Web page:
The turn of the century brought a new invention into the hands of Americans. At first considered an amusing toy with only about 8,000 of them in the US, the automobile would develop into the dominant form of American transportation. When Horatio Nelson Jackson, after countless breakdowns, succeeded as the first person to cross the North American continent in 1903 with an automobile, it did more than signal the rise of the “horseless carriage.” The event indicated a growing need for automobiles that were durable enough to survive long distance travel.
Larger gas tanks, cargo space, and more durable tires and other car parts were all useful adaptations, but adapting the automobile was only half the battle. First, the automobile had to be affordable. Cars were a rich man’s novelty until Henry Ford’s assembly line cut production costs and released the 1908 Model T onto the market. Automobile ownership skyrocketed, but then there was the problem of road conditions. Before 1920, most roads were dirt, hard-packed and rutted. Cars got stuck in the mud so often that local farmers could make a significant amount of money using their horses to haul them out. Dust was also a constant problem, so much so that drivers wore dusters and goggles. Gravel and macadam (oil and crushed rock) roads were improvements, but governments willing to spend the money could produce concrete and asphalt roads.
Aside from the roads themselves, many other aspects of travel were only just being developed by the time the 1920 National Park-to-Park Highway automobile tour occurred. There were few, if any gas stations, convenience stores, and mechanics. Long-distance highways needed to be planned, signposted, and mapped. Good roads movements and automobile clubs including Automobile Club of Southern California and AAA worked to improve travel for motorists. Their work included building the Lincoln Highway, the Yellowstone Highway, and the National Old Trails Road. The federal government also had a hand in funding roads, and their efforts culminated in the Federal-Aid Highway Act of 1956, which established the Interstate Highway System.
A Word From Director Brandon Wade
A VISIONARY REFLECTION
There is nothing more soothing and healing then a long drive.
I grew up in the middle of the country, where the Mighty Mississippi and Interstate 80 meet. I grew up with the forever current of highway travel like a mountain stream outside my bedroom window. If you hadn’t grown accustomed to this constant stream, you would hear the sounds of 18-wheelers and passers-by. The soul of travel was in my blood.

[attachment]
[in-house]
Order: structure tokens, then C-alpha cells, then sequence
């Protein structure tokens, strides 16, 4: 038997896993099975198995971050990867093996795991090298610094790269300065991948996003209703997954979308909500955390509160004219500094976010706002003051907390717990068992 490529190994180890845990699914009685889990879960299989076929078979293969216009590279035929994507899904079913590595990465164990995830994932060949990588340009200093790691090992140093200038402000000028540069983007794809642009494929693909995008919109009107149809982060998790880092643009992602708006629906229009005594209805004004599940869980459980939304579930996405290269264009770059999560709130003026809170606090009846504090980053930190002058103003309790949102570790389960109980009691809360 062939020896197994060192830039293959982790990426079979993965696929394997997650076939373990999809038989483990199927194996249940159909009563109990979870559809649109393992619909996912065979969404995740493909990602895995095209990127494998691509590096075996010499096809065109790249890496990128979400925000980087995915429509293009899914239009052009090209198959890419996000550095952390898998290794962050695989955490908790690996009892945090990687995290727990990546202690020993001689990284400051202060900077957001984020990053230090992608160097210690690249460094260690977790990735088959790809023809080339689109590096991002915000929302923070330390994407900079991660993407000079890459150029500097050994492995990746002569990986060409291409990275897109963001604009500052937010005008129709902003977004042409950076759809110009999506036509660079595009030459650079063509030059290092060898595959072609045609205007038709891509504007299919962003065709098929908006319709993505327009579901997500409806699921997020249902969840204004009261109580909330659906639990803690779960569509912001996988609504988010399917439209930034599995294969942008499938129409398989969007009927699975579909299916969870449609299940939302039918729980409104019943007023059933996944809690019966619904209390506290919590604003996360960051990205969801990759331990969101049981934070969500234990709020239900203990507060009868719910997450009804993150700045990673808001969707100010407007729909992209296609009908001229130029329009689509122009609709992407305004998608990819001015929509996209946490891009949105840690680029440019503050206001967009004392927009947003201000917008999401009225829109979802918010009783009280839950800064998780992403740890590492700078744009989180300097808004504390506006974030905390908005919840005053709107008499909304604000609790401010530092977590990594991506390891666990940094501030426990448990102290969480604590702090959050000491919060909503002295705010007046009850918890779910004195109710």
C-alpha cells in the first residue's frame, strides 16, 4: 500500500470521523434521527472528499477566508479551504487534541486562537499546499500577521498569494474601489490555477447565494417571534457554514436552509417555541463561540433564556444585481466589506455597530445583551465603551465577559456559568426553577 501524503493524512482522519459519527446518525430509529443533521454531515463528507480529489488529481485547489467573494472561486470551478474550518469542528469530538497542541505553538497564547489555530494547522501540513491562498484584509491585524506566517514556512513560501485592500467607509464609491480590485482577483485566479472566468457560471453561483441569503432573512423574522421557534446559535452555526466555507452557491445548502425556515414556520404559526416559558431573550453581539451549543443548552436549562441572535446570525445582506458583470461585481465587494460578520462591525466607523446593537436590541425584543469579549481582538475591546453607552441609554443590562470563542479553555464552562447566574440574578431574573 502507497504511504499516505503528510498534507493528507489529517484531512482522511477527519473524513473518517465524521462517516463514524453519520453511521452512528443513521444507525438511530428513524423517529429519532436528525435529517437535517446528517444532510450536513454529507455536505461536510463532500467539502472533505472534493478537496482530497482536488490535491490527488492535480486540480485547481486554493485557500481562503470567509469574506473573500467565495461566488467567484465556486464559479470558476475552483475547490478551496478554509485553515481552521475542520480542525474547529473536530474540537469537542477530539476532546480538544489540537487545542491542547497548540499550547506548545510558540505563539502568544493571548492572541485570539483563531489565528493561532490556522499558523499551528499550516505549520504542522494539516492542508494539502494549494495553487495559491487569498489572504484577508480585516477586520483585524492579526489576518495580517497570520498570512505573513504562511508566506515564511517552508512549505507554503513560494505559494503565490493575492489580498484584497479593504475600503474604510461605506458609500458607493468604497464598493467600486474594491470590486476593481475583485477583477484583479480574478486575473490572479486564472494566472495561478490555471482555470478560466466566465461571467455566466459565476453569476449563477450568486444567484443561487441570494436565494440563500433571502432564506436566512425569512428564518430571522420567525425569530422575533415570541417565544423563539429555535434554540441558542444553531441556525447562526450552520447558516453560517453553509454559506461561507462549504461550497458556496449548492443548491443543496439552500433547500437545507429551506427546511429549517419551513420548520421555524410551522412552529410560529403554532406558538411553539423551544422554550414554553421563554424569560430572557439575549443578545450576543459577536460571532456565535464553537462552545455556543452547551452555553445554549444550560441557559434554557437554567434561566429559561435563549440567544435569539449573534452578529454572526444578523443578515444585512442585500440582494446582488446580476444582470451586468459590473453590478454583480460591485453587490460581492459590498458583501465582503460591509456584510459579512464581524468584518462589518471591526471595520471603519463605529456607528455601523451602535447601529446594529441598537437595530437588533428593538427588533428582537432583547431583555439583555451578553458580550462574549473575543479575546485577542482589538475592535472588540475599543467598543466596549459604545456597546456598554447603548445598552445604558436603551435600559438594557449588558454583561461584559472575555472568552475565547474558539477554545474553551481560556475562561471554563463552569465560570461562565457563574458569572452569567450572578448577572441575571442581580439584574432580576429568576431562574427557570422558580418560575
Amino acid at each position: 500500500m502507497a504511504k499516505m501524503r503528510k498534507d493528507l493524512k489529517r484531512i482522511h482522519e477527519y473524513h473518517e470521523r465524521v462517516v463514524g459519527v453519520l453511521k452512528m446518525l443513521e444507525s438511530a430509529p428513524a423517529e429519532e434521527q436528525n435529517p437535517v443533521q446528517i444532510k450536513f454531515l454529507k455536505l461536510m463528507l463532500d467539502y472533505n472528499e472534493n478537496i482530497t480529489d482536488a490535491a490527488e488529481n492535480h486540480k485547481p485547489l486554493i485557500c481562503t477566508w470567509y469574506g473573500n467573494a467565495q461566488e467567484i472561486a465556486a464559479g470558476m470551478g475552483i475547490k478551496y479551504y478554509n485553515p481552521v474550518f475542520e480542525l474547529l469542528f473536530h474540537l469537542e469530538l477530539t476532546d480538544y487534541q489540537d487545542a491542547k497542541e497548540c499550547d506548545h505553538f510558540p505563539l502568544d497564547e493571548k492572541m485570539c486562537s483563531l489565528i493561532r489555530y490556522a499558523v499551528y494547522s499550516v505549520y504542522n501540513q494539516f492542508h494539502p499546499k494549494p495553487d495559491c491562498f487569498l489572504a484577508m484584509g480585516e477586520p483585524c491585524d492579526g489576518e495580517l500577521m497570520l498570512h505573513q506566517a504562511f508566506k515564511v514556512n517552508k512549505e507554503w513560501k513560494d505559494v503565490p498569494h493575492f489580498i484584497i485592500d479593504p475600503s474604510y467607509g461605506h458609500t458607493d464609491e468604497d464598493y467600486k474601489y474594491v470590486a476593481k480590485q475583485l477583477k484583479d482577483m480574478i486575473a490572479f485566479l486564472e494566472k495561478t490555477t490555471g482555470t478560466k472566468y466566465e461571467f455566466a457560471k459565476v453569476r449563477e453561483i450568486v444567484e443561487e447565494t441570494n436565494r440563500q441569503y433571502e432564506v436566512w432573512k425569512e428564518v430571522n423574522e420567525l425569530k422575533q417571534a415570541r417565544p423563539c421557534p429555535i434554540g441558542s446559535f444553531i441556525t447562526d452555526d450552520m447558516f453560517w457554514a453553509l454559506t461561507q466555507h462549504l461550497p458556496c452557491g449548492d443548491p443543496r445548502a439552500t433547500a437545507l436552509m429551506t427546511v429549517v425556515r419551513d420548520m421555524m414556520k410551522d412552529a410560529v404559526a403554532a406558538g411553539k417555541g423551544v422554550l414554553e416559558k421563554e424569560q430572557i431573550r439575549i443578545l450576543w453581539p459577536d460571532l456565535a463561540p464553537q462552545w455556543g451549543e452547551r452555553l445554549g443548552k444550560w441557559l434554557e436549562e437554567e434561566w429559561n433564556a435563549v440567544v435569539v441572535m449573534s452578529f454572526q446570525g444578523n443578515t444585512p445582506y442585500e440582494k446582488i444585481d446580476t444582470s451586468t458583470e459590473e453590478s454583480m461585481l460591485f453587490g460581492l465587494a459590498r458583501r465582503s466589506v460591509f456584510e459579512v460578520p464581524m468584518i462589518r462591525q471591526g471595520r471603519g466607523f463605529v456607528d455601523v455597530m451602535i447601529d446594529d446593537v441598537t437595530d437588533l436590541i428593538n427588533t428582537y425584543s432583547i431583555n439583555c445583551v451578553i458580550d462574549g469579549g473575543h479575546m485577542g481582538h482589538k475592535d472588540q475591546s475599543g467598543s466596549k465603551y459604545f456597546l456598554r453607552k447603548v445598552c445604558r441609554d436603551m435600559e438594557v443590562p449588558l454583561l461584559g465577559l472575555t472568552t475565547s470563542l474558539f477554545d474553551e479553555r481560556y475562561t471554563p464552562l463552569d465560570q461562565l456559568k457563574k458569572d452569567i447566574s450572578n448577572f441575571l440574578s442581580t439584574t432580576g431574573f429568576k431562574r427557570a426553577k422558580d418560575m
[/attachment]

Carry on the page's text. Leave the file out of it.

My father grew up traveling back and forth from the Midwest and West Coast while his nomad parents grew through (or dodged) life. My dad figured that his folks had lived in 40 different places by the time his parents celebrated their 40th anniversary. Traveling and motion is in my blood.
My parents took my sister and I on a summer vacation almost every year to either central Colorado or a coast. It was such a wonderful time of family bonding. My life chapters are marked by which trip I had taken that year.
Travel, to me, is a source of reflection, and a time to set goals for the upcoming journey ahead – what I call a visionary reflection. I lived in Denver for a handful of years, and traveled back to the Midwest almost every three months. While taking that long 12-hour drive, mostly solo, I had the freeing opportunity to be me.
I like the idea of musically scoring my travels as if I were the subject of a film on my own life. I have posed as a 12-hour disc-jockey, shuffling CDs while on the road, feeding one after another. Some are my favorite tracks that I couldn’t travel without; some are new. I get to experience them, attaching emotional associations to each song while taking in the landscape around me. I have been known to jump station to station for the whole trip, or only listen to the AM band for a whole trek. When I am most comfortable with myself, I’m able to not distract myself with music at all. Then I have time to reflect, listen, just be.
When I picked up the book “The Playground Trail”, by Lee and Jane Whiteley, at the Rocky Mountain National Park gift shop while on my honeymoon, I was fascinated with the idea of taking this mega-road trip. I loved the use of archival photos from the inaugural tour, and that this book was designed as a travel guide, to aid me in taking the trip myself. I contacted Lee and Jane, months later, met them over a pancake breakfast and got their blessing to produce a film on this topic, using their material as a resource.
What must it have been like to travel this “route” in 1920? What were cars like then? What was Western travel like then? There weren’t gas stations around. Cars didn’t even have CD players! They really must have suffered while taking this trip, right?
I was enamored with the idea of taking this trip, following the proverbial tread marks of these “auto-pioneers”; learning along the way about the story, the people, the land, my crew and (selfishly) myself.
My first feature-length film, LET IT SHINE, was a story about a place filled with opportunities for self-discovery. A place that let people mess up, and be honest with themselves and others. I believe that a road trip provides people with some of the same opportunities. On the road, you are always moving, always evolving, not tied down to one idea, one perspective, or one choice.
My hope is that by watching this film you continue to find joy in learning from your history, that you are encouraged to take the long way around, and that you learn to give yourself a safe place for self-discovery.
St. Louis, Missouri